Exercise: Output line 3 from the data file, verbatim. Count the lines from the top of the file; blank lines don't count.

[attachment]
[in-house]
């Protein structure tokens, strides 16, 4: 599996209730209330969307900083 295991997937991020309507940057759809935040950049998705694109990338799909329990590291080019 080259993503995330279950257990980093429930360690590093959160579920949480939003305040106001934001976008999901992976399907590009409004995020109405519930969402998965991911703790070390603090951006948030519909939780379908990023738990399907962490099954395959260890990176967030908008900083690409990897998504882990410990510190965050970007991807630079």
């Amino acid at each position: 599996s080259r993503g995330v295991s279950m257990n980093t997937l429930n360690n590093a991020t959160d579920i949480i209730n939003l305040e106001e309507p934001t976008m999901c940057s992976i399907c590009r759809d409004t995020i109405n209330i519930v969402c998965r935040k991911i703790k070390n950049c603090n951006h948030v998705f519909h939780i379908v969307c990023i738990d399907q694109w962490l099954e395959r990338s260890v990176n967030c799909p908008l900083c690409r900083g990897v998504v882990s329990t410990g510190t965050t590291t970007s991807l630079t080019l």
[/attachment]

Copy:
């Amino acid at each position: 599996s080259r993503g995330v295991s279950m257990n980093t997937l429930n360690n590093a991020t959160d579920i949480i209730n939003l305040e106001e309507p934001t976008m999901c940057s992976i399907c590009r759809d409004t995020i109405n209330i519930v969402c998965r935040k991911i703790k070390n950049c603090n951006h948030v998705f519909h939780i379908v969307c990023i738990d399907q694109w962490l099954e395959r990338s260890v990176n967030c799909p908008l900083c690409r900083g990897v998504v882990s329990t410990g510190t965050t590291t970007s991807l630079t080019l």